Security in numbers


During my career I worked most of the time for companies that sold proprietary software and it’s only now, while currently working for SUSE, that I finally see how rich with ample projects the open source world is and how filled it is with software vendors that carry the most surprising names such as Gimp, OpenNN, Jaspersoft, Apache, Drupal and Hiawatha.
One thing they all have in common is that the software is free to use, and that adjustments have to be shared with the community as much as possible to make sure that everyone profits. It is a matter of enrichment; making the program better, more manifold or more robust. I wrote about this in my previous blog.

The development of open source software is consequently a project: many companies and individuals contribute to building an operating system, for example, or an application. It is inspiring to see the enthusiasm of the people who work on those projects and to see how proud they are about the common results.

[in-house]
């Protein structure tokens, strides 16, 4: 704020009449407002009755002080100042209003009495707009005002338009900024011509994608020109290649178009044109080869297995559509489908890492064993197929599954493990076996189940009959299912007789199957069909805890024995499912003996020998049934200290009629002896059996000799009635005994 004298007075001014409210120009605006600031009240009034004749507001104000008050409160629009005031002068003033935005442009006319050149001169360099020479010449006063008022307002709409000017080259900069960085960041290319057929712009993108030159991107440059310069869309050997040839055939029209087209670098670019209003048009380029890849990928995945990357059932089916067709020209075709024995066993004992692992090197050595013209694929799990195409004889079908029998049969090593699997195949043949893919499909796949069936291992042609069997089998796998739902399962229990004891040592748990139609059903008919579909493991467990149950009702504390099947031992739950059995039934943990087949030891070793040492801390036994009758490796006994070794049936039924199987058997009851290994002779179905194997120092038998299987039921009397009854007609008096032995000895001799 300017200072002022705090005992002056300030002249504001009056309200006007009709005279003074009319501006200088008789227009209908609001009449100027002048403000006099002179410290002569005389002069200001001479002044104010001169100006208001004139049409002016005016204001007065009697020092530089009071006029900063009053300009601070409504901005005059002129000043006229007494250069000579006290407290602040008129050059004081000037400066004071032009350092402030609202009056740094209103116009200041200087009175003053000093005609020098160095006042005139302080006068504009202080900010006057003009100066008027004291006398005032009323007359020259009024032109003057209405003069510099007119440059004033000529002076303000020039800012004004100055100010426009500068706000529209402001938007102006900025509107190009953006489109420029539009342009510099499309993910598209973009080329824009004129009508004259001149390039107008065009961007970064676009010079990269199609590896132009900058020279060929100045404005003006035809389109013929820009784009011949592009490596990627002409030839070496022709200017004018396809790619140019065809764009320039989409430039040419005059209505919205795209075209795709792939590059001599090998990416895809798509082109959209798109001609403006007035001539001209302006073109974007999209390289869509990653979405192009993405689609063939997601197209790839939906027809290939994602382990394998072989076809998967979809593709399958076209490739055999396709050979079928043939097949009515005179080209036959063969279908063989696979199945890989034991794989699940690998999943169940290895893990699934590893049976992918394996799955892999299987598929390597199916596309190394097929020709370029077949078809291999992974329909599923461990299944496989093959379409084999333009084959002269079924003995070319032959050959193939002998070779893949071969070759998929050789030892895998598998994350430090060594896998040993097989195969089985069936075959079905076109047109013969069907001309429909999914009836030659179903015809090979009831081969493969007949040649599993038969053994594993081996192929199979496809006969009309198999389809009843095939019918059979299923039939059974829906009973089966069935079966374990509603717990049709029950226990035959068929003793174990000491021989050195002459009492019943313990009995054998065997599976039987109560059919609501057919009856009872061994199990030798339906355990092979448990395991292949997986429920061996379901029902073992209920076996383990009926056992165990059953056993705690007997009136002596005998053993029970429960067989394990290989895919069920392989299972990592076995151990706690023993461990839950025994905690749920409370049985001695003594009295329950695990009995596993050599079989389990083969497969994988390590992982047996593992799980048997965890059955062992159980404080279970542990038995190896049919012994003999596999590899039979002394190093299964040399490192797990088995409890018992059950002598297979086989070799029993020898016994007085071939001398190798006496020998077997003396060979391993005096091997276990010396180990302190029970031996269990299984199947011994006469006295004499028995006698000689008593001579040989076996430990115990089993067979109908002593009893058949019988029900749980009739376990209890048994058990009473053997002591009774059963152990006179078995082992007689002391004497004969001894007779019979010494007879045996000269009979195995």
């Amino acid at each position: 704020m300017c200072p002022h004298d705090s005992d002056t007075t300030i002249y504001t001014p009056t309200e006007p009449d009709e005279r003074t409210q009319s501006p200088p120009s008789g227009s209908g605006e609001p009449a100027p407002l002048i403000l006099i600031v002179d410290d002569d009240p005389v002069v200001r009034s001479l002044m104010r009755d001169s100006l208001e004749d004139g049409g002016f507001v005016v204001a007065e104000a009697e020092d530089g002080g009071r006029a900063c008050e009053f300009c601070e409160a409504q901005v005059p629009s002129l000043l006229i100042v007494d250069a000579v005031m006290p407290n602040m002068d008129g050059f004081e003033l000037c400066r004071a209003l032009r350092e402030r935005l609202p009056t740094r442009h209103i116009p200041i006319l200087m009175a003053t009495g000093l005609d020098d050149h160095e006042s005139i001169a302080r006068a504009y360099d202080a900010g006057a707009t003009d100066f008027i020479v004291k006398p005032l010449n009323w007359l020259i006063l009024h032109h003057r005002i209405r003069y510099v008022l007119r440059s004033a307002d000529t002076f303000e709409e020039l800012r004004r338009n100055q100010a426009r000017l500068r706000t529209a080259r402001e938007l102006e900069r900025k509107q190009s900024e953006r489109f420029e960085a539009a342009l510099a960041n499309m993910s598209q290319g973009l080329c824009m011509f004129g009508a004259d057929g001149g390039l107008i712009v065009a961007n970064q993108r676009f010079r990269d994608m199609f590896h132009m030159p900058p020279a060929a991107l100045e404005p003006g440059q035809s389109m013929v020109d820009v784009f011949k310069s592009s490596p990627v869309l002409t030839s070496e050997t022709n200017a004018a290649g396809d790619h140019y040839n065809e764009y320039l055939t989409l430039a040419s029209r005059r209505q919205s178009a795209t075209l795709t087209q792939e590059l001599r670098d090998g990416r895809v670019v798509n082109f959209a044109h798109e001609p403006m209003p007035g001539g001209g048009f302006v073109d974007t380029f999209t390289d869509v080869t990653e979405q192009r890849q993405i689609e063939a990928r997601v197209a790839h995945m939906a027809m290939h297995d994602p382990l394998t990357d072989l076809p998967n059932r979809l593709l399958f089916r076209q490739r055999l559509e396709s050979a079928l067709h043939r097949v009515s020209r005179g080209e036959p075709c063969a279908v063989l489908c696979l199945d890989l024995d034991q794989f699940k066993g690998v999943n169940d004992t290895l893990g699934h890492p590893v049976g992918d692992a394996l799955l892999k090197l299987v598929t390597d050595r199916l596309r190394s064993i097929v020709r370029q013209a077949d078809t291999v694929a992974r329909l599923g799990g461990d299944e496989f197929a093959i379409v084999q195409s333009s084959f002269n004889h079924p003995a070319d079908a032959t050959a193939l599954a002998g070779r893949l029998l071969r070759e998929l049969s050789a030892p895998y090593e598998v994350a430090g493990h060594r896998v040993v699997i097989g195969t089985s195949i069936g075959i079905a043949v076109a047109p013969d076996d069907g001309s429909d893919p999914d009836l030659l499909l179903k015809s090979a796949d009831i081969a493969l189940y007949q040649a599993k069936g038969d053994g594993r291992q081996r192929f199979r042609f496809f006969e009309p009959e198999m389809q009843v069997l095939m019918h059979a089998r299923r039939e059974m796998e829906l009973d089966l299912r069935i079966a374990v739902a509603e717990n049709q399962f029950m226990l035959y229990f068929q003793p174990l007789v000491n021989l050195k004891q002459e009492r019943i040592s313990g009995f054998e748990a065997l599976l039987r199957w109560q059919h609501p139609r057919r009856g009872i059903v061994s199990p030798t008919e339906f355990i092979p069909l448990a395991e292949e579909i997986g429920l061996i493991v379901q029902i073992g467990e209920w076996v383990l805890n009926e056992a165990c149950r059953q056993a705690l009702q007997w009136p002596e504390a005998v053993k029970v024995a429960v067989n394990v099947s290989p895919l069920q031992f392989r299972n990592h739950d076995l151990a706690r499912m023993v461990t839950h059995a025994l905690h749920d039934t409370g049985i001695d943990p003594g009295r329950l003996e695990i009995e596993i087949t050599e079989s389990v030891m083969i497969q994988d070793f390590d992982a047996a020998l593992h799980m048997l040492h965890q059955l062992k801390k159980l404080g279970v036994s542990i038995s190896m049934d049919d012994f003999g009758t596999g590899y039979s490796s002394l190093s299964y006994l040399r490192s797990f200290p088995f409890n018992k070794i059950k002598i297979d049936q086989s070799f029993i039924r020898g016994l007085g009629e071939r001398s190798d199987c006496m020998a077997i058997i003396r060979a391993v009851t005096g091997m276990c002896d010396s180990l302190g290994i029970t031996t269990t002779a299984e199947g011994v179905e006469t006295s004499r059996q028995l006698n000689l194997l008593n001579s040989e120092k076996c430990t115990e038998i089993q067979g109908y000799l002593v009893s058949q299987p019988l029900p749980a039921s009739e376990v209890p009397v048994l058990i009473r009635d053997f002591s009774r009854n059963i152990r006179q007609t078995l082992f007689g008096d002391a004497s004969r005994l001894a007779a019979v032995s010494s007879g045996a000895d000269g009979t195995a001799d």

Some people have second thoughts about the security of open source since anyone could tinker with the code. However, the opposite is true because all adjustments have to be screened by the project group before the software becomes available to everyone. It‘s all about the power of numbers; thousands, if not tens of thousands of community members review the code and ring the bell immediately when something is not right or implies a risk. Proprietary software companies can only wish to have that many eyes checking their products.

Open source, as a movement, has my interest and I like sharing my thoughts on this. You can also read one of my other blogs that I wrote on this matter. I’m also open to discussions, so feel free to get in contact with me if you have any questions, doubts or thoughts you’d like to share.

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